/dem"ee errj'/, n.1. Philos.a. Platonism. the artificer of the world.b. (in the Gnostic and certain other systems) a supernatural being imagined as creating or fashioning the world in subordination to the Supreme Being, and sometimes regarded as the originator of evil.2. (in many states of ancient Greece) a public official or magistrate.[1590-1600; < Gk demiourgós a worker for the people, skilled worker, equiv. to démio(s) of the people (deriv. of dêmos the people) + -ergos a worker, deriv. of érgon work, with oe > ou]
* * *Subordinate god who shapes and arranges the physical world.In his dialogue Timaeus, Plato identified the Demiurge as the force that fashioned the world from the preexisting materials of chaos. In Gnosticism of the early Christian era, the Demiurge is regarded as an inferior deity who had created the imperfect, material world and who belonged to the forces of evil opposing the supreme God of goodness.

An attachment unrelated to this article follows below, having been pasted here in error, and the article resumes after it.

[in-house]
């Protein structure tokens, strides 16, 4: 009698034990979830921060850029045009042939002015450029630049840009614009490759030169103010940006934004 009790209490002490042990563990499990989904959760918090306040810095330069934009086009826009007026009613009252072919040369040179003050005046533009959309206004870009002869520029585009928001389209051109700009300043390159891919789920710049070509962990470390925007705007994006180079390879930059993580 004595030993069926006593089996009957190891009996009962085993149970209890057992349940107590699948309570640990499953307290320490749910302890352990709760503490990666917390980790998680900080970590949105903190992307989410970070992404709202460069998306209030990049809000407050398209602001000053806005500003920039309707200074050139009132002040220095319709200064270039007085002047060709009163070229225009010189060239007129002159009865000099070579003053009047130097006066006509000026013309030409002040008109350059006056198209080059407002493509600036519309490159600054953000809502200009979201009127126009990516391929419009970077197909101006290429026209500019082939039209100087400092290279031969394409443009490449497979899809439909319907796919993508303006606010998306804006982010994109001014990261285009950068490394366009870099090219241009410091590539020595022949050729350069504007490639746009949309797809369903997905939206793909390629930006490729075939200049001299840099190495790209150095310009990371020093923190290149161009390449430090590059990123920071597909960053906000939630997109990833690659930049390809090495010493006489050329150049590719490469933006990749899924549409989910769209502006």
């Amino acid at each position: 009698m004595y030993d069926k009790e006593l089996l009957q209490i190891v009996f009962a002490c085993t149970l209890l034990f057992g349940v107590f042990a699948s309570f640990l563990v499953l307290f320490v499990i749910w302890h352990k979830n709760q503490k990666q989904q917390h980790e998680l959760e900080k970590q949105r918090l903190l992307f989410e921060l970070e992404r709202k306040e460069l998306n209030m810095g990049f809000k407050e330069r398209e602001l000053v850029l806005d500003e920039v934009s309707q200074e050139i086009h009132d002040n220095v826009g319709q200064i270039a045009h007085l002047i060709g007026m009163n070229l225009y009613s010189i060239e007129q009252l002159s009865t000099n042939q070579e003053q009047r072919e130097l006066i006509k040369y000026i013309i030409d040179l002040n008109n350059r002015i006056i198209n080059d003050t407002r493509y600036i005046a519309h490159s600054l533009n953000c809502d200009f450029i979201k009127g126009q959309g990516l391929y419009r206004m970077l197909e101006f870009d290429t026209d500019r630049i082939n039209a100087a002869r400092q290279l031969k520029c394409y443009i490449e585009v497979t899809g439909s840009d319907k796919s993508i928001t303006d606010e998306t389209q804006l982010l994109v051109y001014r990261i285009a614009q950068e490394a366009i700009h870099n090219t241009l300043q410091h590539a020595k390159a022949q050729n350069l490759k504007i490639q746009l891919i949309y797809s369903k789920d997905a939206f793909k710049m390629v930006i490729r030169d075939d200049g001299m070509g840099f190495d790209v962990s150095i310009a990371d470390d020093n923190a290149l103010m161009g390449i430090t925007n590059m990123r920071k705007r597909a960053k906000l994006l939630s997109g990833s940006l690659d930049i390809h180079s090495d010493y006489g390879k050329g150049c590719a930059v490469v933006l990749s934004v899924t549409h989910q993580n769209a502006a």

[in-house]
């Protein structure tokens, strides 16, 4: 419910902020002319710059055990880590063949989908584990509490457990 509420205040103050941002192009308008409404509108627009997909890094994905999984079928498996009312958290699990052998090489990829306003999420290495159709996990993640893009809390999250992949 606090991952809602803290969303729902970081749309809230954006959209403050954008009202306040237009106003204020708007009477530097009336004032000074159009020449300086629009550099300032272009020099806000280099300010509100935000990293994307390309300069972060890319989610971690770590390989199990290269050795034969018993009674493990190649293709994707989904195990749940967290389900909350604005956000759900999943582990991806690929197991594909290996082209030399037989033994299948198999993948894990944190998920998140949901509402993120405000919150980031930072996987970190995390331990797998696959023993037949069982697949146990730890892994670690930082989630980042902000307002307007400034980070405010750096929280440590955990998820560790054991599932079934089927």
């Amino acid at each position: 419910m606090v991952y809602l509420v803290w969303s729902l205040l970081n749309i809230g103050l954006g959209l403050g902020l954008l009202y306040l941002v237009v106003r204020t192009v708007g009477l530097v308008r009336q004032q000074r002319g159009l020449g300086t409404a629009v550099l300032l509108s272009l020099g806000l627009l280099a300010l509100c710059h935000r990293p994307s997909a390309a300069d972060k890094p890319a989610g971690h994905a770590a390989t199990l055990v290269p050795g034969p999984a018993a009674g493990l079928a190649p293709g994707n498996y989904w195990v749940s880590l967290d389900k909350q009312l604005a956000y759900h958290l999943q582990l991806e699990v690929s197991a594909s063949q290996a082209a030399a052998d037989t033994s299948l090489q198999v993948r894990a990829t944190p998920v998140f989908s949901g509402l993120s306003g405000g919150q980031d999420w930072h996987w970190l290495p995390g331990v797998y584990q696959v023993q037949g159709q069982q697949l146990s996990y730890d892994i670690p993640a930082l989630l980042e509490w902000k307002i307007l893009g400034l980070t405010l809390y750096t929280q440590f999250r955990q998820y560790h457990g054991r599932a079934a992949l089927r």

* * *▪ religionGreek Dēmiourgos (“public worker”), plural Demiourgoi,in philosophy, a subordinate god who fashions and arranges the physical world to make it conform to a rational and eternal ideal. Plato adapted the term, which in ancient Greece had originally been the ordinary word for “craftsman,” or “artisan” (broadly interpreted to include not only manual workers but also heralds, soothsayers, and physicians), and which in the 5th century BC had come to designate certain magistrates or elected officials.Plato used the term in the dialog Timaeus, an exposition of cosmology in which the Demiurge is the agent who takes the preexisting materials of chaos, arranges them according to the models of eternal forms, and produces all the physical things of the world, including human bodies. The Demiurge is sometimes thought of as the Platonic personification of active reason. The term was later adopted by some of the Gnostics, who, in their dualistic worldview, saw the Demiurge as one of the forces of evil, who was responsible for the creation of the despised material world and was wholly alien to the supreme God of goodness.
* * *